• TAMAR, The Two-Gated City
    6 Sep. 2019
    "Stand up tall. You will stand for us all, past and future". With this line, Emma Goldman Sherman astonishingly manages to connect the books of the bible to the #me-too era. Overtly provocative and extremely bold, this script creates a juxtaposition of 2 subjects guaranteed to force hard conversations: Rape, and the bible. Terse dialogue plays along side poetic monologues that could almost serve as short plays of their own. Emma accomplishes the nearly impossible task of taking biblical fables and making them personal and immediate. By the end of this play, no sacred cows are spared. Bravo!
  • Medea Part Deux: That Woman!
    3 Sep. 2019
    First off, one of my favorite titles in a long, long time. Secondly, disguised by its light delivery, Triplett manages to deliver insights into the sexism and racism inherent in Greek Mythology with astute insight. He tackles such weighty subjects with thoughtful restraint - The audience is coaxed into thinking about them rather being battered over the head. The language is also very fun. The sections written in verse contrast beautifully with dialogue that approaches vaudevillian. I would love to see this staged in a classical fashion. The Greeks would be proud.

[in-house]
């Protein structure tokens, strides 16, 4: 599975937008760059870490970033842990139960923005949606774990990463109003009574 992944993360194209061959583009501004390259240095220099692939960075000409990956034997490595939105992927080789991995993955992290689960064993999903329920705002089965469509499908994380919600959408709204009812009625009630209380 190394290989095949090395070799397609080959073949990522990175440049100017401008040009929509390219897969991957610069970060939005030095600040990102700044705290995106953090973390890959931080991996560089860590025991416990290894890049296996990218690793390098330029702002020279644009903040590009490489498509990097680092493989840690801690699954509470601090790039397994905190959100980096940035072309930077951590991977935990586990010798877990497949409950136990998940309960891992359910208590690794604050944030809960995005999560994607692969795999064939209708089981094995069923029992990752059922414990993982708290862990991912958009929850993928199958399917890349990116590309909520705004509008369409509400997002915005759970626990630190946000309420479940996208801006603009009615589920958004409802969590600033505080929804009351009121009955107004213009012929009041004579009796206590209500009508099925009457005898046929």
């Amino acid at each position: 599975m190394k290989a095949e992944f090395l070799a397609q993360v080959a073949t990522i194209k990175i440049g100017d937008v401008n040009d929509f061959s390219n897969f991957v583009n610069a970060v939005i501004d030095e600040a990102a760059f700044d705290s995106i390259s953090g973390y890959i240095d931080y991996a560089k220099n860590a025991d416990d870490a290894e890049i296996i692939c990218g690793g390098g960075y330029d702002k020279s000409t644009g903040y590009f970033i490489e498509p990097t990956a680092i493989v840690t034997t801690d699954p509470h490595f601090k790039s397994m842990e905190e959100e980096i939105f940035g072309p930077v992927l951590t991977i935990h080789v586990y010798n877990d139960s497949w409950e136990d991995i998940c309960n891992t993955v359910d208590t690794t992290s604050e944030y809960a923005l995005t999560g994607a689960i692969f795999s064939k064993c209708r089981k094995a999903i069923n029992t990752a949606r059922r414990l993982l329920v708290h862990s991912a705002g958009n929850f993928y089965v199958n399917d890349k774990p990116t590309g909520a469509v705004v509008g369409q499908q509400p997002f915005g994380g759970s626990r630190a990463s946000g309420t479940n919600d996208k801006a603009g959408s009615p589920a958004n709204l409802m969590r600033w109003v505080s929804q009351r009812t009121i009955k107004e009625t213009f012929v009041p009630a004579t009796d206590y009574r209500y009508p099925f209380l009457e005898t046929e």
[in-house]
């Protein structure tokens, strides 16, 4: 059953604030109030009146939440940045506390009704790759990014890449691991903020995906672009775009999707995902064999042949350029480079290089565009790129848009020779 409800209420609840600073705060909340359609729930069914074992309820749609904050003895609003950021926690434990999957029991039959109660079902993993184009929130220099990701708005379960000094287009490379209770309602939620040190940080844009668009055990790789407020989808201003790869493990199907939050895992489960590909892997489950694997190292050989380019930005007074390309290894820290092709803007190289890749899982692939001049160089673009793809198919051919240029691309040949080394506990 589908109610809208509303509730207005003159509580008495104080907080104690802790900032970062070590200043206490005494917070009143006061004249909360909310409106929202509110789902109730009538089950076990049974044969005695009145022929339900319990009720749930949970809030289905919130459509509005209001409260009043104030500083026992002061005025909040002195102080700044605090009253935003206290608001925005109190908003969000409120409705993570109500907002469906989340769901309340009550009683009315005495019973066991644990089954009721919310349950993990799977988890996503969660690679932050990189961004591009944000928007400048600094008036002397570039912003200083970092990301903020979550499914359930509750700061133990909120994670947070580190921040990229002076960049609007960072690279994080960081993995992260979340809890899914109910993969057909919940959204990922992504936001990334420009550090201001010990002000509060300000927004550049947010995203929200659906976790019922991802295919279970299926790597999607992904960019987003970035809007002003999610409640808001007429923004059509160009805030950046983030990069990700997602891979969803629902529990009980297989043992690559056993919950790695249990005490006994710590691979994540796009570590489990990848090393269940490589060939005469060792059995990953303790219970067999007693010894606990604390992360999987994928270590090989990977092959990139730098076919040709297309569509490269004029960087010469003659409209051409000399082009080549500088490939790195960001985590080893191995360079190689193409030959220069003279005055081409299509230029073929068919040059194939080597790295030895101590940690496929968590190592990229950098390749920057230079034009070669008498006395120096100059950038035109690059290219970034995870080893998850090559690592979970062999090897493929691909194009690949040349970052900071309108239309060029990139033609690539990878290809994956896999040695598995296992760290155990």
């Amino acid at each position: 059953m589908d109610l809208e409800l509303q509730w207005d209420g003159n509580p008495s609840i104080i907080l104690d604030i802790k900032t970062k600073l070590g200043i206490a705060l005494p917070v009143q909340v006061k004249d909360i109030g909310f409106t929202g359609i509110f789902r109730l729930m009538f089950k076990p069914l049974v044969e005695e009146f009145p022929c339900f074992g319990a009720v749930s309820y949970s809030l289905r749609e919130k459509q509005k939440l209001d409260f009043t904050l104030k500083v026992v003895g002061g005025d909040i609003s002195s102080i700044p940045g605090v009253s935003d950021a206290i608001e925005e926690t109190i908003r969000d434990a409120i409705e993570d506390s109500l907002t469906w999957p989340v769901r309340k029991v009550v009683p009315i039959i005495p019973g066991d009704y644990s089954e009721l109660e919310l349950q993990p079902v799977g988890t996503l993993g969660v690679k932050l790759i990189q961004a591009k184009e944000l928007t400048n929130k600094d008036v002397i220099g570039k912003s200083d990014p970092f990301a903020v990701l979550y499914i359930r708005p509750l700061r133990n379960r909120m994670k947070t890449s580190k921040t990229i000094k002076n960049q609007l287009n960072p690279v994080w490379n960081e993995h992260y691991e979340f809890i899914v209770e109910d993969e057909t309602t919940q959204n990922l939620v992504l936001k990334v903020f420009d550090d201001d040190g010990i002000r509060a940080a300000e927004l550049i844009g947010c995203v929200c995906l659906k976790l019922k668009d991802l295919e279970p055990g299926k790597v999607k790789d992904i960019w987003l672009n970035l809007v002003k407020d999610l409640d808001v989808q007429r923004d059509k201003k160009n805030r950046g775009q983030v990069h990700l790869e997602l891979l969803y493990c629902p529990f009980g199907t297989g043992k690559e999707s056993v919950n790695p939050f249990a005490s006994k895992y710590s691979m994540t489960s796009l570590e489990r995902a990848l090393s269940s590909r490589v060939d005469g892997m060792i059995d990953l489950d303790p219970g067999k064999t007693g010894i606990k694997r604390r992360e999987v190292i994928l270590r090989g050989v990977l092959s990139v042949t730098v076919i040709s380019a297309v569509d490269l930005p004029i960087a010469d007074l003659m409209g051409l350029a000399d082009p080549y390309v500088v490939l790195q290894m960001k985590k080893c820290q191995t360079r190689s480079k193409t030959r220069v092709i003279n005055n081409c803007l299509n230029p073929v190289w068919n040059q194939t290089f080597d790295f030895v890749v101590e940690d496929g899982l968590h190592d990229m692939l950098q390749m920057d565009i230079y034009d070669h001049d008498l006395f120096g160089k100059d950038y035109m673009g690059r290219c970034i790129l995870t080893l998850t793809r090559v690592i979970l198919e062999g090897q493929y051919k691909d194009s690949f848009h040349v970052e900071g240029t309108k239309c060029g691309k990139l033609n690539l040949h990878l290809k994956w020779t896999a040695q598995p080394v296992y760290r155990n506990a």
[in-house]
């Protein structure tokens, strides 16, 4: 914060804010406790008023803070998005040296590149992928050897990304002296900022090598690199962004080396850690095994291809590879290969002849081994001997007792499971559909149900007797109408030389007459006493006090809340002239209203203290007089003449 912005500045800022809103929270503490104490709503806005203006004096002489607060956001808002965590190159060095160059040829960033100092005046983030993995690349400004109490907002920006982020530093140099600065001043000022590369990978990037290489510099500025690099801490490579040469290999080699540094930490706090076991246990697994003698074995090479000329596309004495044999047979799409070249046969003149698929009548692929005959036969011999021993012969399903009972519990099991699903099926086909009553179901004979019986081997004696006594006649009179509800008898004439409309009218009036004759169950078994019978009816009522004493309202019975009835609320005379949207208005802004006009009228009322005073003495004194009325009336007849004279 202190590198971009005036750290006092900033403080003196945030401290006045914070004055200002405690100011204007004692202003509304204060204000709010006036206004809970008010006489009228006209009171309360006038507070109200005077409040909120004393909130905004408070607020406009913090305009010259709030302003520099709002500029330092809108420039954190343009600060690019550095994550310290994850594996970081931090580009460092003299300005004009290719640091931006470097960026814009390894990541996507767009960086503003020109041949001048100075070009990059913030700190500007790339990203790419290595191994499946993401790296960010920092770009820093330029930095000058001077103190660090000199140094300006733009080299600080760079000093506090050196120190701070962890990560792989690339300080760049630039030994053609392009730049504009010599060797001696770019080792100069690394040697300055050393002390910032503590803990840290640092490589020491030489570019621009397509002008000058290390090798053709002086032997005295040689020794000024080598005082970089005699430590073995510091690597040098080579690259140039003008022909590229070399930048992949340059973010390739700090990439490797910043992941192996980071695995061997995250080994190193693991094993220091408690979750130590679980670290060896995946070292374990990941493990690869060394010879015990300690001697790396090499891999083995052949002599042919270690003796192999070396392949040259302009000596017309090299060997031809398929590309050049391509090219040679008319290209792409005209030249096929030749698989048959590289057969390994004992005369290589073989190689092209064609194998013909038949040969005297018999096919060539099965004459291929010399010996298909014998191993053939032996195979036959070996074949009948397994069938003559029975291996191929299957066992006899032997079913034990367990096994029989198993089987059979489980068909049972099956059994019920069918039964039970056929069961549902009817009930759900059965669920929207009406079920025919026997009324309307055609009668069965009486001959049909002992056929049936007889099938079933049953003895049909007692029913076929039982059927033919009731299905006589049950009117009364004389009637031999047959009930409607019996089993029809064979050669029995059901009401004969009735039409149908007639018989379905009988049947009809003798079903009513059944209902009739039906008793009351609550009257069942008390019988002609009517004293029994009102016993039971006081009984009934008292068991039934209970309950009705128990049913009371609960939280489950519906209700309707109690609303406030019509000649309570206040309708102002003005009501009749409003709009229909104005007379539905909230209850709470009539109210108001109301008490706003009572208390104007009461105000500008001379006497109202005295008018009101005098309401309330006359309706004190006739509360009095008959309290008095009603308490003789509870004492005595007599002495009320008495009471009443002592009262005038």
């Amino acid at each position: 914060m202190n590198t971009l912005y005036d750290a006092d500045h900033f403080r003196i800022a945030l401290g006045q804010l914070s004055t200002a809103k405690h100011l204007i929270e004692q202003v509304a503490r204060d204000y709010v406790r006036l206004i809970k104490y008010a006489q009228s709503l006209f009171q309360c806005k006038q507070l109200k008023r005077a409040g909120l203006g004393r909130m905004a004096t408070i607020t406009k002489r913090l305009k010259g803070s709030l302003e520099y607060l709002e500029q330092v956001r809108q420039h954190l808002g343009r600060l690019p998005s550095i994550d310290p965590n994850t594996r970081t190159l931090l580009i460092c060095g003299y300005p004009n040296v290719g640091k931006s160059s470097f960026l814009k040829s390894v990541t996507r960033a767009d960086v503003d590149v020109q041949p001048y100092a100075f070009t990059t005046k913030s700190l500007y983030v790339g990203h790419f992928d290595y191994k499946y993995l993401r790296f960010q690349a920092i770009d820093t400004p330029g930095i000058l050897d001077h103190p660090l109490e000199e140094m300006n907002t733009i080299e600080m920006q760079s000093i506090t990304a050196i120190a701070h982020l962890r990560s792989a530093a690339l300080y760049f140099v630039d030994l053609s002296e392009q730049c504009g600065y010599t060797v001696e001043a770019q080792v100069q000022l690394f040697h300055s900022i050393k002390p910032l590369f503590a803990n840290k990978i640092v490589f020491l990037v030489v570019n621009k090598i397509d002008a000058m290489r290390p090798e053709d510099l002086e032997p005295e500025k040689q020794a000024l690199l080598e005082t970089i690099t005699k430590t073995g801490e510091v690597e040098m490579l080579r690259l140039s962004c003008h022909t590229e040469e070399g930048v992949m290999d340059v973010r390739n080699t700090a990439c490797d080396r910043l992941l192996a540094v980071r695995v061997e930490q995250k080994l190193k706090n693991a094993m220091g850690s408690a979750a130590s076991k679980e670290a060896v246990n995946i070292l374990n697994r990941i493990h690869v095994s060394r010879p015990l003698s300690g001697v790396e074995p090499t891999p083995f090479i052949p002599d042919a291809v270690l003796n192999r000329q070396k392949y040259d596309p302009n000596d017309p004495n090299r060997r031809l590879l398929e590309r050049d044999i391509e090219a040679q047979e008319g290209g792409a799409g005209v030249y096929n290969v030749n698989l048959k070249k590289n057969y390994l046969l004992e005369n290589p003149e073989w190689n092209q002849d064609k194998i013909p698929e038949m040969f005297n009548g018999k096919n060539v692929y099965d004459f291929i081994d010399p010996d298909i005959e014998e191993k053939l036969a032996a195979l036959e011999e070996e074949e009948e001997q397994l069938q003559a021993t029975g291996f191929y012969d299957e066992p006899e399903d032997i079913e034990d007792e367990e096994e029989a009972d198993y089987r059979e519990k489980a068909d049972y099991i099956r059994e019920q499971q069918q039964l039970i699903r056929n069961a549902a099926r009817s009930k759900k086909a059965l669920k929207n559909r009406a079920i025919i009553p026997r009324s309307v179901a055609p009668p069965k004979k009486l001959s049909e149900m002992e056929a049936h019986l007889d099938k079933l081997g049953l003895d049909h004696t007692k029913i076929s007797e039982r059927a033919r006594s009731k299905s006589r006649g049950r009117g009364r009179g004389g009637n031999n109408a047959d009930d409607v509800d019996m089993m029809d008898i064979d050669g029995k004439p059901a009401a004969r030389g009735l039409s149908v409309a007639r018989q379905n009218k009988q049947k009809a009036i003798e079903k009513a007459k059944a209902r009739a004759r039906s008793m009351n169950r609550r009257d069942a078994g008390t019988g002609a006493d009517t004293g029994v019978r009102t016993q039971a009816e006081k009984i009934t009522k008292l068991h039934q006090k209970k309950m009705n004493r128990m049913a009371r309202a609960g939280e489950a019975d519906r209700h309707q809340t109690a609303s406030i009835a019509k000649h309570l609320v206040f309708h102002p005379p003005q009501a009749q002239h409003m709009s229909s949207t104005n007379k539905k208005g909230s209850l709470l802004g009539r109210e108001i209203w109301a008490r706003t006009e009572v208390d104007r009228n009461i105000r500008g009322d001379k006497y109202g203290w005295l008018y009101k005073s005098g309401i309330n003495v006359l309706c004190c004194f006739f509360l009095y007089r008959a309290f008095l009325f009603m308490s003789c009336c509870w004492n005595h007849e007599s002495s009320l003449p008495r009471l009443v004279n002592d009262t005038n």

• Concordance
    31 Aug. 2019
    A play of deep resonance and conviction. Whereas the current trend for new plays is to go tighter, faster, simpler, John Minigan defies that convention completely. The enormity of the scope he takes on could be compared to the works Peter Schaffer. Set in the legendary Bedlam asylum, the emotions and passions of the characters are immensely colorful in contrast to the hell that surrounds them. The root of the play, being the relationship between Alexander and Christina endears, shocks, and pulls at the heartstrings. Oh, and designers would drool over this play. I am always a fan of John.
    30 Aug. 2019
    "In this nightmare, whose face do you see?" On the surface, it is an interrogation of a persecuted woman. On another level, it is the American conflict between Native Americans and the US government played out in a mircocosm. Proof that sometimes the most infuriating racism is the kind that comes from an character who in his heart believes he is noble. 10-minute plays are all too often a chance to run a gimmick or a frivolous gag - I am so happy to see Lucy Wang use this form to portray the drama and tragedy of America's original sin.
    30 Aug. 2019
    Riveting, disquieting, even dangerous. Hoke has created a timelessly rich conflict about how The battle between head and heart plays out. Watching the tension slowly boil to the surface is truly cathartic, especially when it is written with such genuine authenticity. A clever casting choice allows us to, in a sense, watch a character come of age twice at two different points in her life - A structural choice I have never seen before. I would love to be a fly on the wall when the audience debates at the end of the show.